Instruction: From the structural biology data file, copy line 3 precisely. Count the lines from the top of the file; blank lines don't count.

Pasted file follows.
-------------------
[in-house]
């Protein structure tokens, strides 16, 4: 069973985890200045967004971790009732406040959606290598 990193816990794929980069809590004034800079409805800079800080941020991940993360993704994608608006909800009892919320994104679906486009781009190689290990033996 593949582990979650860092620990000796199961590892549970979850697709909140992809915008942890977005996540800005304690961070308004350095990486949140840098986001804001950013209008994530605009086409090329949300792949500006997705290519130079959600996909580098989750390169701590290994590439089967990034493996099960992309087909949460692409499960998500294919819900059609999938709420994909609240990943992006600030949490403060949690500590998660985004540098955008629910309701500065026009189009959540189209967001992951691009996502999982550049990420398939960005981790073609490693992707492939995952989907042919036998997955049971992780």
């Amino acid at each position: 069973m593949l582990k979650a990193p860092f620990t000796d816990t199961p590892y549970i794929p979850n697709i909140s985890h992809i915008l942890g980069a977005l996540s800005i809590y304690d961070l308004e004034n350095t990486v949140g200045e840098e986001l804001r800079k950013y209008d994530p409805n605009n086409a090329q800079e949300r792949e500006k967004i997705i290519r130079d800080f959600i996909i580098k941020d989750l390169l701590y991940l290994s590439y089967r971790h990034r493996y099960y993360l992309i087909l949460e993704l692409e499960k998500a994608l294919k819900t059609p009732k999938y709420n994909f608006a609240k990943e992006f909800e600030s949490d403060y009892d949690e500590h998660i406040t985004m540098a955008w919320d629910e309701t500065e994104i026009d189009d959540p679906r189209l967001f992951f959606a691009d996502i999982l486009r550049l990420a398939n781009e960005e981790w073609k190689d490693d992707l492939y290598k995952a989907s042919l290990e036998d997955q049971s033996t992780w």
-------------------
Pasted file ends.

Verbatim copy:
């Amino acid at each position: 069973m593949l582990k979650a990193p860092f620990t000796d816990t199961p590892y549970i794929p979850n697709i909140s985890h992809i915008l942890g980069a977005l996540s800005i809590y304690d961070l308004e004034n350095t990486v949140g200045e840098e986001l804001r800079k950013y209008d994530p409805n605009n086409a090329q800079e949300r792949e500006k967004i997705i290519r130079d800080f959600i996909i580098k941020d989750l390169l701590y991940l290994s590439y089967r971790h990034r493996y099960y993360l992309i087909l949460e993704l692409e499960k998500a994608l294919k819900t059609p009732k999938y709420n994909f608006a609240k990943e992006f909800e600030s949490d403060y009892d949690e500590h998660i406040t985004m540098a955008w919320d629910e309701t500065e994104i026009d189009d959540p679906r189209l967001f992951f959606a691009d996502i999982l486009r550049l990420a398939n781009e960005e981790w073609k190689d490693d992707l492939y290598k995952a989907s042919l290990e036998d997955q049971s033996t992780w």